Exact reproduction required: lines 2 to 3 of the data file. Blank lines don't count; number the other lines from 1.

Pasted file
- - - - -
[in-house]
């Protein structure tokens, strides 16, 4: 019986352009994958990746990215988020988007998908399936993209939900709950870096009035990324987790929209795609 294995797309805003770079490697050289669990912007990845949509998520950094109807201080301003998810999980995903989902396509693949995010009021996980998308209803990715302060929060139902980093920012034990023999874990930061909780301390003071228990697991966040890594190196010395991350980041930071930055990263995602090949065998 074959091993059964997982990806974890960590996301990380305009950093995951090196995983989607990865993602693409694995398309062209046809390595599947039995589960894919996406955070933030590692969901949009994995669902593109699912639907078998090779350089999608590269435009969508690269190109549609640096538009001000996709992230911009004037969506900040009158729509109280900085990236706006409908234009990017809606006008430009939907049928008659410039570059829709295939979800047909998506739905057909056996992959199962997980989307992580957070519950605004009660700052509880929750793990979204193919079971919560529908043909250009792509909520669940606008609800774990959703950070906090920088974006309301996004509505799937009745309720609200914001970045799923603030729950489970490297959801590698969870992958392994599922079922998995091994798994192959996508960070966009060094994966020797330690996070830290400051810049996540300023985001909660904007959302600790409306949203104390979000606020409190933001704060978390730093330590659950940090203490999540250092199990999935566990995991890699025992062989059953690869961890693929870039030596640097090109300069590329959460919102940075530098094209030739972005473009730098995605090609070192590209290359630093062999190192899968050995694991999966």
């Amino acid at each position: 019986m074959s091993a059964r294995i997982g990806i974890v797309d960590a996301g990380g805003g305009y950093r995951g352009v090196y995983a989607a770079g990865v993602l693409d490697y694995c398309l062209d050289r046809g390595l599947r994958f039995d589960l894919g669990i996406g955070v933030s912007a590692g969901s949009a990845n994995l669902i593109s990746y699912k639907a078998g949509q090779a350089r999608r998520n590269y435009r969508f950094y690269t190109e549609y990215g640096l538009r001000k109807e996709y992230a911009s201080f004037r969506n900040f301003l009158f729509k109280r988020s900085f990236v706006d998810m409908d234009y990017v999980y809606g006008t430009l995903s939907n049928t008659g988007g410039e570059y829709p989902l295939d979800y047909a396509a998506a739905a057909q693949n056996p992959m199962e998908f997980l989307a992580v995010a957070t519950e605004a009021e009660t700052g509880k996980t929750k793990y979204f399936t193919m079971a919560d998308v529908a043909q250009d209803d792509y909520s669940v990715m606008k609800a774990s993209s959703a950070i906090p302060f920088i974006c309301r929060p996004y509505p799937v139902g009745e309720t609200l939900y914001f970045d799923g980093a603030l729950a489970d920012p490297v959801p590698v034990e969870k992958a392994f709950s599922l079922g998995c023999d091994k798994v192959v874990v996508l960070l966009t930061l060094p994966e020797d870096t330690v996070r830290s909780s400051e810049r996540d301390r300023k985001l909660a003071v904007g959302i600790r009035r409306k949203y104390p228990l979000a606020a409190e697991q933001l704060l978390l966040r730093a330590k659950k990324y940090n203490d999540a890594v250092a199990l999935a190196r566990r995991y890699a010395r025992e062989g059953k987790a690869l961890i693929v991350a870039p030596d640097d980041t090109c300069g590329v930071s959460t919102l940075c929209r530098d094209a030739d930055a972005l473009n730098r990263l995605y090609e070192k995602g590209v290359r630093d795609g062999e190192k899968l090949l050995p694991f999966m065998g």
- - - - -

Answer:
């Protein structure tokens, strides 16, 4: 019986352009994958990746990215988020988007998908399936993209939900709950870096009035990324987790929209795609 294995797309805003770079490697050289669990912007990845949509998520950094109807201080301003998810999980995903989902396509693949995010009021996980998308209803990715302060929060139902980093920012034990023999874990930061909780301390003071228990697991966040890594190196010395991350980041930071930055990263995602090949065998 074959091993059964997982990806974890960590996301990380305009950093995951090196995983989607990865993602693409694995398309062209046809390595599947039995589960894919996406955070933030590692969901949009994995669902593109699912639907078998090779350089999608590269435009969508690269190109549609640096538009001000996709992230911009004037969506900040009158729509109280900085990236706006409908234009990017809606006008430009939907049928008659410039570059829709295939979800047909998506739905057909056996992959199962997980989307992580957070519950605004009660700052509880929750793990979204193919079971919560529908043909250009792509909520669940606008609800774990959703950070906090920088974006309301996004509505799937009745309720609200914001970045799923603030729950489970490297959801590698969870992958392994599922079922998995091994798994192959996508960070966009060094994966020797330690996070830290400051810049996540300023985001909660904007959302600790409306949203104390979000606020409190933001704060978390730093330590659950940090203490999540250092199990999935566990995991890699025992062989059953690869961890693929870039030596640097090109300069590329959460919102940075530098094209030739972005473009730098995605090609070192590209290359630093062999190192899968050995694991999966």
């Amino acid at each position: 019986m074959s091993a059964r294995i997982g990806i974890v797309d960590a996301g990380g805003g305009y950093r995951g352009v090196y995983a989607a770079g990865v993602l693409d490697y694995c398309l062209d050289r046809g390595l599947r994958f039995d589960l894919g669990i996406g955070v933030s912007a590692g969901s949009a990845n994995l669902i593109s990746y699912k639907a078998g949509q090779a350089r999608r998520n590269y435009r969508f950094y690269t190109e549609y990215g640096l538009r001000k109807e996709y992230a911009s201080f004037r969506n900040f301003l009158f729509k109280r988020s900085f990236v706006d998810m409908d234009y990017v999980y809606g006008t430009l995903s939907n049928t008659g988007g410039e570059y829709p989902l295939d979800y047909a396509a998506a739905a057909q693949n056996p992959m199962e998908f997980l989307a992580v995010a957070t519950e605004a009021e009660t700052g509880k996980t929750k793990y979204f399936t193919m079971a919560d998308v529908a043909q250009d209803d792509y909520s669940v990715m606008k609800a774990s993209s959703a950070i906090p302060f920088i974006c309301r929060p996004y509505p799937v139902g009745e309720t609200l939900y914001f970045d799923g980093a603030l729950a489970d920012p490297v959801p590698v034990e969870k992958a392994f709950s599922l079922g998995c023999d091994k798994v192959v874990v996508l960070l966009t930061l060094p994966e020797d870096t330690v996070r830290s909780s400051e810049r996540d301390r300023k985001l909660a003071v904007g959302i600790r009035r409306k949203y104390p228990l979000a606020a409190e697991q933001l704060l978390l966040r730093a330590k659950k990324y940090n203490d999540a890594v250092a199990l999935a190196r566990r995991y890699a010395r025992e062989g059953k987790a690869l961890i693929v991350a870039p030596d640097d980041t090109c300069g590329v930071s959460t919102l940075c929209r530098d094209a030739d930055a972005l473009n730098r990263l995605y090609e070192k995602g590209v290359r630093d795609g062999e190192k899968l090949l050995p694991f999966m065998g």